Whenever she finds herself in unfavourable situations, Serina would take a breather to take some stress off her mind. She later added that if worse comes to worst, one should learn to let go. While it might sound like the worst-case scenario for some, the mindset is a sunk cost fallacy. There is no point going down the same path with the hopes of arriving at a different destination, so perhaps the better option would be to pursue a different trail. People should also learn when and how to say ‘No.’ Though the word may connote frank dissatisfaction, it is a huge deed for oneself, especially if one already has too much on their plate. Instead of keeping up a charade of productivity, it would be much more effective to make up for it with a well-rested mind.
Lastly, Serina believes that everyone should find tranquillity in the things that they enjoy. Life is worth too much for us to stress about work alone; hence we might as well carve out the time and space to indulge in our own safe spaces. For Serina, that would be watching anime. As her friend Ashwin Kumar has put it, ‘If it would not bother you for the next 10 years, there is no use in worrying too much about it.’ Maybe, we all need an Ashwin in our lives to inject some sense into our lives, especially during troubling times.
Serina’s time with her late mother will be cherished forever
In hindsight, what would you change about your law school experience?
‘I wished I joined more clubs and activities because I could have learnt more things.’
Serina opined that law students should not restrict themselves in terms of their involvement. In the UM Faculty of Law, we are fortunate to have clubs that cater to a wide range of interests. As a matter of fact, the Faculty is also open to ideas for new clubs. That way, everyone would have the opportunity to cover the areas of their liking while improving their soft skills. Setting the guilt aside, she jested that she has roughly a year left to grab such opportunities, so it might not be too late after all.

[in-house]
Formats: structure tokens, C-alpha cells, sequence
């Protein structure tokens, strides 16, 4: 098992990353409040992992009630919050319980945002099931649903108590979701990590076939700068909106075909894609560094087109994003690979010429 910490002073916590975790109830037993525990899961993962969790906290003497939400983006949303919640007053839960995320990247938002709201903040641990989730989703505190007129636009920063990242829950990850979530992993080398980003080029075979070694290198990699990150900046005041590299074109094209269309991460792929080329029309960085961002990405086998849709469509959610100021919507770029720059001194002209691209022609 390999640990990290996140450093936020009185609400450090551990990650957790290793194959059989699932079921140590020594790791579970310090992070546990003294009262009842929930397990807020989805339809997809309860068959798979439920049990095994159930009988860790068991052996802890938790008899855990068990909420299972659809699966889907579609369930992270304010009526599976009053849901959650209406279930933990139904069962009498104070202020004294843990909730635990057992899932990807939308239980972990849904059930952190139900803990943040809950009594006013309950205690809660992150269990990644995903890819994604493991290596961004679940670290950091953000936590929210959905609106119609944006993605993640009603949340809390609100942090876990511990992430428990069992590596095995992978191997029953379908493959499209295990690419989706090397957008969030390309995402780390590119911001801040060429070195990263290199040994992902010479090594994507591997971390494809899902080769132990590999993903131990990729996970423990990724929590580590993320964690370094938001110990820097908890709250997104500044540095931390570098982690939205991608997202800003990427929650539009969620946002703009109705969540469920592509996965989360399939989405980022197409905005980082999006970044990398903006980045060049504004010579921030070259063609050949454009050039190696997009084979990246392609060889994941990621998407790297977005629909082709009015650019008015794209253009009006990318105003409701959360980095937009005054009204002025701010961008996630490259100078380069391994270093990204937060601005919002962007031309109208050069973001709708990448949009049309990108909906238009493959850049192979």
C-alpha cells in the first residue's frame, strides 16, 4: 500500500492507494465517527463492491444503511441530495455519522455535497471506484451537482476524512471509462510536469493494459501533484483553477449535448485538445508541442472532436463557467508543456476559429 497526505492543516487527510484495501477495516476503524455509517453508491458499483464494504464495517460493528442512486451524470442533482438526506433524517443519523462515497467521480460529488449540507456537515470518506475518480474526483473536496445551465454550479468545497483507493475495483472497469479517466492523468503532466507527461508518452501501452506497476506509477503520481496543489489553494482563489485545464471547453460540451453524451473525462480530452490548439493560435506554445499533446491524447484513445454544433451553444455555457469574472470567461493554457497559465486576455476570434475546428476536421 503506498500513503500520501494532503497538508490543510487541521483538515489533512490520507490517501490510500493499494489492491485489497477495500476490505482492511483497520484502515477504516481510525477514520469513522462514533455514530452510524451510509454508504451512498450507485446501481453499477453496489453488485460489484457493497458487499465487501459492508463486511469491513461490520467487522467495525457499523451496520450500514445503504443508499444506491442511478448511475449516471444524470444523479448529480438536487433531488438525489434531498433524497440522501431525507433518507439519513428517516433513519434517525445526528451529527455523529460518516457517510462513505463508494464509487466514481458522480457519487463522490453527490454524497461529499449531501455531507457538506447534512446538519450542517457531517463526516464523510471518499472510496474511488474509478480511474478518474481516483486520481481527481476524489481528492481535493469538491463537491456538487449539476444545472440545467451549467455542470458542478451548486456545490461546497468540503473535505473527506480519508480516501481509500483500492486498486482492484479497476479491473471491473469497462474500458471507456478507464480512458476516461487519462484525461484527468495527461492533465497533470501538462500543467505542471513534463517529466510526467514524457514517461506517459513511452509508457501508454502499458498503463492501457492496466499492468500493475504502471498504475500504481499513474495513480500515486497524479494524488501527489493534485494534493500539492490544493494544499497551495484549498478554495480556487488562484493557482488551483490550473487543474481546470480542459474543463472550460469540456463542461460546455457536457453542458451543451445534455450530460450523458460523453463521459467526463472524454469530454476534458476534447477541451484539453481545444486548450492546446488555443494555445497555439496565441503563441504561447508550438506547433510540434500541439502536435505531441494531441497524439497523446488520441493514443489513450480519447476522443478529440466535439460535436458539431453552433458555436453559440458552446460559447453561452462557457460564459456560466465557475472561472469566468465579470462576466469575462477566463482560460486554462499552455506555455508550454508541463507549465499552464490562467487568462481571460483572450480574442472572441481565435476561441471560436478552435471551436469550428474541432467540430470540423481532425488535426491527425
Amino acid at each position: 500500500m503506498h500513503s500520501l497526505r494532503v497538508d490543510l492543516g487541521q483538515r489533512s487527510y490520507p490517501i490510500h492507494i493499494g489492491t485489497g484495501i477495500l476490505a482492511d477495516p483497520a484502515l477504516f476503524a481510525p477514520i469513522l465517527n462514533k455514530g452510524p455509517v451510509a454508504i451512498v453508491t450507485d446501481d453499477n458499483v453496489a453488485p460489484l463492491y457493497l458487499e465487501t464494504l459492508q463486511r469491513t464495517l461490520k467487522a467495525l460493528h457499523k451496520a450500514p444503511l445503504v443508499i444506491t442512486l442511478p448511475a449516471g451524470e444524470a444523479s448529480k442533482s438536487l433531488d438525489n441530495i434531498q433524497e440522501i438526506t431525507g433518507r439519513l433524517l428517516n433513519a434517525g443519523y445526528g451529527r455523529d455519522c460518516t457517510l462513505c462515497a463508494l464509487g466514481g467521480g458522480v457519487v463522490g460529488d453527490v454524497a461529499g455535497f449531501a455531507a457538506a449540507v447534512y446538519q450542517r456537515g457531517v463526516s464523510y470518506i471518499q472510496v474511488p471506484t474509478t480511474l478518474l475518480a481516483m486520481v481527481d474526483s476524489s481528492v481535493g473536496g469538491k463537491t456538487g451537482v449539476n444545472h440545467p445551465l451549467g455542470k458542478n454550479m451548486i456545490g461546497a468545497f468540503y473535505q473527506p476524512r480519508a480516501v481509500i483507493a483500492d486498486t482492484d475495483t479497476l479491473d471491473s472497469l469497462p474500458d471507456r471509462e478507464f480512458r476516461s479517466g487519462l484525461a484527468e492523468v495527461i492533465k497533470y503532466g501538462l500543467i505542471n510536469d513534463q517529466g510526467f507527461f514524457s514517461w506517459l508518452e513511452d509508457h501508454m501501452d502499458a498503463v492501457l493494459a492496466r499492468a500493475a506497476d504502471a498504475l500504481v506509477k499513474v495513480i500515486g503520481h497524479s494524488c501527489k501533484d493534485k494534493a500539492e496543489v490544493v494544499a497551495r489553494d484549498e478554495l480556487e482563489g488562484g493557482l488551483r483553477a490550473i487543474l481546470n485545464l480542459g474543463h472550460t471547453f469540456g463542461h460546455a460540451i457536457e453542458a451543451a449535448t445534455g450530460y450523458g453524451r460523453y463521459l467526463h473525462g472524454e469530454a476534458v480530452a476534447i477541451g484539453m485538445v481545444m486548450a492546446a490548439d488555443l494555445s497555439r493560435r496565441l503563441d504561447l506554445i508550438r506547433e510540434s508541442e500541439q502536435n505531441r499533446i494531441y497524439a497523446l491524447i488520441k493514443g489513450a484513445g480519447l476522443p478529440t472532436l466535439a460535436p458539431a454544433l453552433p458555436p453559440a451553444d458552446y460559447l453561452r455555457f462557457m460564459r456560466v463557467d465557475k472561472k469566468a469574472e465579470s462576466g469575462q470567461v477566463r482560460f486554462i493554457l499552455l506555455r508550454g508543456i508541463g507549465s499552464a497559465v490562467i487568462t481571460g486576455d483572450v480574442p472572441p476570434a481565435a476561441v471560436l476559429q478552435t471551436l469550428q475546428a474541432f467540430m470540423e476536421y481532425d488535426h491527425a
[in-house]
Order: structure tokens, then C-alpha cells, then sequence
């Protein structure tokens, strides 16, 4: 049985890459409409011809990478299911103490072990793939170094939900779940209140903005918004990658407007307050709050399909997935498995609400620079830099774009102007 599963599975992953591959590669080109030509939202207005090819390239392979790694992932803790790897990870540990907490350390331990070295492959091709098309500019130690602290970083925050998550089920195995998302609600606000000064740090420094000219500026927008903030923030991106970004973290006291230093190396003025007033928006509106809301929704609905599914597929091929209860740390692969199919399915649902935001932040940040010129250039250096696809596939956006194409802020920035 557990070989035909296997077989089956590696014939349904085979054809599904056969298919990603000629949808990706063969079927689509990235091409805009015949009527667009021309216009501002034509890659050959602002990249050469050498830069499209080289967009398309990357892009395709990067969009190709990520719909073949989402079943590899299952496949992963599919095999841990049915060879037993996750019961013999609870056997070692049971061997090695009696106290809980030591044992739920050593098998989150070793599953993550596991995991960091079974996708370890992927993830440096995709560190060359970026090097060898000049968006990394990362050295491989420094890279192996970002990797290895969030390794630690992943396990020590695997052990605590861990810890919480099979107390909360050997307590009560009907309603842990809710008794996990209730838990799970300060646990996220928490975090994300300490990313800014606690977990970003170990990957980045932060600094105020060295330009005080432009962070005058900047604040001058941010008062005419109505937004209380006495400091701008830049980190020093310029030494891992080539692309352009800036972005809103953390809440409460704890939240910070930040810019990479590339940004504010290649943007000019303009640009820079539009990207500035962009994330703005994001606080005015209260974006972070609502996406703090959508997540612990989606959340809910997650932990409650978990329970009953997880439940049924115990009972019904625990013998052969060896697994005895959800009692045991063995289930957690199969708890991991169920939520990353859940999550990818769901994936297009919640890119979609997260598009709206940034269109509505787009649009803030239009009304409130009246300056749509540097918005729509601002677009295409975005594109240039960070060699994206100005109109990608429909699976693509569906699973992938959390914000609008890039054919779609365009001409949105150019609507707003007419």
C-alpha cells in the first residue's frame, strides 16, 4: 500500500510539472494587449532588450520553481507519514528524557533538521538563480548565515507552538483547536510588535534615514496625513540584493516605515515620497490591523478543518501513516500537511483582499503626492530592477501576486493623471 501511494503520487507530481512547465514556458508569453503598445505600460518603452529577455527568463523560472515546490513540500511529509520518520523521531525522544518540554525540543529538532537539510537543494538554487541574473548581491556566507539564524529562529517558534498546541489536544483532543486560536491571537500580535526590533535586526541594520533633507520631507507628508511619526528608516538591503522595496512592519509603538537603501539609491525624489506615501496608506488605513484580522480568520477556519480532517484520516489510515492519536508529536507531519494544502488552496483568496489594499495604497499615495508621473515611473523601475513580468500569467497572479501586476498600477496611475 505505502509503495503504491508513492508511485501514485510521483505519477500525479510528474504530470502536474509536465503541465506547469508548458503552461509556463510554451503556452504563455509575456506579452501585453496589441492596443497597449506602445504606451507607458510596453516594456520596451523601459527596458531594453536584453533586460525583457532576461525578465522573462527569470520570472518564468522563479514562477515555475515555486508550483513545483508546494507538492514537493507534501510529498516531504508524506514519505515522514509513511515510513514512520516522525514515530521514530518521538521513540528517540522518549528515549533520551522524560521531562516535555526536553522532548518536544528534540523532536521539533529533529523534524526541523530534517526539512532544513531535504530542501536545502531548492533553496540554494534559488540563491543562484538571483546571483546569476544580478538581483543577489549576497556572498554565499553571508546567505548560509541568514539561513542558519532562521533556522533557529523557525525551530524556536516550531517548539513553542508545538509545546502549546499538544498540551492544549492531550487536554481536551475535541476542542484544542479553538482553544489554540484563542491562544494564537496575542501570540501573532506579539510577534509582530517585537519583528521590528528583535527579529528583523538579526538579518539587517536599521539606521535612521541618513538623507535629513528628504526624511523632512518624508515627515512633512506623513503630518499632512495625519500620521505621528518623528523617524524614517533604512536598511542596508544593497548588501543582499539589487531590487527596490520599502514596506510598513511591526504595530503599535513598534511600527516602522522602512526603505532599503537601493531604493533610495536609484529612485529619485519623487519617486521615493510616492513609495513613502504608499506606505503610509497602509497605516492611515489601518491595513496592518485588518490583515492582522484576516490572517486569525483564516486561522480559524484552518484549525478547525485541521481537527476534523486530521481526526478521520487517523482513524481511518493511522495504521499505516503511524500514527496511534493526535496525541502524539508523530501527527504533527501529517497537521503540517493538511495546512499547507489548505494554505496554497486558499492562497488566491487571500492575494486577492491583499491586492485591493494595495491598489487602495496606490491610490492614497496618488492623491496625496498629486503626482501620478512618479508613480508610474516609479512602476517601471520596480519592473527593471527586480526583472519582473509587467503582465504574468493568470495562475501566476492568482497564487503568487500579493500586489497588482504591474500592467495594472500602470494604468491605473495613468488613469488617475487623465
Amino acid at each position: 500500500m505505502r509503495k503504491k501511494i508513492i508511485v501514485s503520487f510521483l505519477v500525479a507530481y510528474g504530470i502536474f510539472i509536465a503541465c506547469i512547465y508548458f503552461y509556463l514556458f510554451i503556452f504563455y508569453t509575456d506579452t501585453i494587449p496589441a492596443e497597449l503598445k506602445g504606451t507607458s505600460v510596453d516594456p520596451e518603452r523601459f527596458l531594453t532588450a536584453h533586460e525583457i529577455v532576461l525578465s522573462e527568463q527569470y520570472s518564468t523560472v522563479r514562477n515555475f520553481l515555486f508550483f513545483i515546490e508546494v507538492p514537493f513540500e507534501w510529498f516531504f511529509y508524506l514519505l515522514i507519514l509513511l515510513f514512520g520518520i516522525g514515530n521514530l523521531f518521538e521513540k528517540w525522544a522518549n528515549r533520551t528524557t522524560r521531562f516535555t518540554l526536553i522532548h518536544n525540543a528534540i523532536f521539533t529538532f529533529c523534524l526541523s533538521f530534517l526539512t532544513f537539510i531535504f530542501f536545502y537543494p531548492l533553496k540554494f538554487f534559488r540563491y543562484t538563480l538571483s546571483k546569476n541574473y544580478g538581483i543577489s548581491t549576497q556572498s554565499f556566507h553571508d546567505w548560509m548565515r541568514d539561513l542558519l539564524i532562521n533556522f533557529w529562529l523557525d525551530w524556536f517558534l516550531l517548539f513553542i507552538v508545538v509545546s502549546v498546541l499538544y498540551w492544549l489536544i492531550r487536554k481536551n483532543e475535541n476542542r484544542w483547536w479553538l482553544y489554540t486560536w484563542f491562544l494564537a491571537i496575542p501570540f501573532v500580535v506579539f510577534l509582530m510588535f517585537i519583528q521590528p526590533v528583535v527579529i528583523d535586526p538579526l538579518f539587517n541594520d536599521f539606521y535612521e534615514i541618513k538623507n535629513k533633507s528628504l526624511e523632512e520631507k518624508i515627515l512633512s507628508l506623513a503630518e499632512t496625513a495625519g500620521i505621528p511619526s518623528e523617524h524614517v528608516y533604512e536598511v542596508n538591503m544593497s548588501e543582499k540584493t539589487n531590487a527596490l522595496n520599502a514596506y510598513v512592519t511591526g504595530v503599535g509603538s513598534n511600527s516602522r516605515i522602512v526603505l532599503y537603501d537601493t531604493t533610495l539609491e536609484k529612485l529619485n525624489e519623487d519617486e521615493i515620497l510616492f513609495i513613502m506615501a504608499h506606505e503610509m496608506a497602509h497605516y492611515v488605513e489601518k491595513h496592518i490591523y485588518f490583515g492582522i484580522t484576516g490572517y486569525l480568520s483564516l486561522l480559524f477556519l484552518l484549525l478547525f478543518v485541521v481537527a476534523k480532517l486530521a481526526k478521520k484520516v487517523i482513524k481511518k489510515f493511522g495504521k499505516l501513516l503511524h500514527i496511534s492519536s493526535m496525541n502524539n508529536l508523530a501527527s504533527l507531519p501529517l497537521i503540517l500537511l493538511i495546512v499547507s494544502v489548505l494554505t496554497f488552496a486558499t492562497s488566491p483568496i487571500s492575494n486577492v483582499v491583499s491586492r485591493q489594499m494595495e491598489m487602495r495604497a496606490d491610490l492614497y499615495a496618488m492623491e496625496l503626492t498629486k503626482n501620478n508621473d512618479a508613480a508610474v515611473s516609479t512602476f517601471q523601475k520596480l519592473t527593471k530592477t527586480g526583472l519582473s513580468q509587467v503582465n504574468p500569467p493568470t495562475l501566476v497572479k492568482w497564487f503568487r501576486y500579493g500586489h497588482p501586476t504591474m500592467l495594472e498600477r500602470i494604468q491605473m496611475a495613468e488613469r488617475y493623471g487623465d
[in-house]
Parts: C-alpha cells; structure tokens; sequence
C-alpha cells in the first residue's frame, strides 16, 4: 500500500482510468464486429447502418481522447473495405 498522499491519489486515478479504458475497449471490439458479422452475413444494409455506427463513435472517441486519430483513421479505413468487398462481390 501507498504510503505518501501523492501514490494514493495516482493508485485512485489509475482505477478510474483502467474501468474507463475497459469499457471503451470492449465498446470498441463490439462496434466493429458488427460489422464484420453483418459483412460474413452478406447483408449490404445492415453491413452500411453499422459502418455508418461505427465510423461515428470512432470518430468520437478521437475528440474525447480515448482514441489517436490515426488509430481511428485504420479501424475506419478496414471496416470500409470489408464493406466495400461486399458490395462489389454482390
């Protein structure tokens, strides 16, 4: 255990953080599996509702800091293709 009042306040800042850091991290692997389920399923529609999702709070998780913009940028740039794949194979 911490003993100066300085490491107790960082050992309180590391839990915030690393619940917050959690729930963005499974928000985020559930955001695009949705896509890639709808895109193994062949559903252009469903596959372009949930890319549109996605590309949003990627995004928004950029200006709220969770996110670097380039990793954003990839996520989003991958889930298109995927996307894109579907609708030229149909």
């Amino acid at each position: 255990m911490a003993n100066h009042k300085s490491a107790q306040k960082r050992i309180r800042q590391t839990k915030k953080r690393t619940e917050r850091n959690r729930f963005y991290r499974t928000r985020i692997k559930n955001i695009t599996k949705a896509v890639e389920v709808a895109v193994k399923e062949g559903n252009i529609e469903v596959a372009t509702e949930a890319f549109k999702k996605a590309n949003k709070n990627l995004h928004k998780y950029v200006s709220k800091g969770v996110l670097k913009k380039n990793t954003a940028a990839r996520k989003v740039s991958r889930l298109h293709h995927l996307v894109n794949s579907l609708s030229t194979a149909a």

Serina feels blessed to be surrounded by friends and family members who have provided her with a solid support system
Where do you see yourself in the next phase of your legal career?
‘I am still somewhat tied to my company, but I do have other plans.’
Currently, Serina is working as a Shipping and Freight Officer on a contractual basis. It provides quite the learning curve — permitting her to pick up an array of expertise, including Maritime Law. Besides that, she is keenly anticipating her journey in corporate litigation — perhaps focusing on employment, tax, and maritime matters. Once she has accumulated a few years of working experience, she plans to sit for her professional arbitration papers.
All in all, Serina has made it clear that although her path might seem like a bed of roses, she has had to endure the pain from thorns protruding hither and thither. At this juncture, Serina would like to pay tribute to her father, who has and is still single-handedly working hard to raise his children. She is also indebted to her late mother, whose pearls of wisdom still guide her through life. She then expresses her gratitude to Ivan Lai Jiashen for his nomination and unwavering support through it all. Not to forget, her friends who have always lent their ears to listen to her woes. To tie it all together, Serina would like to express her gratitude to all of her past and current interactions, for they have all taught her a thing or two — whether they know it or not!
Written by Sirhan Sidqi.
Reviewed by Ee Jie, Ashley Khor, and Chelsea Ho Su Ven.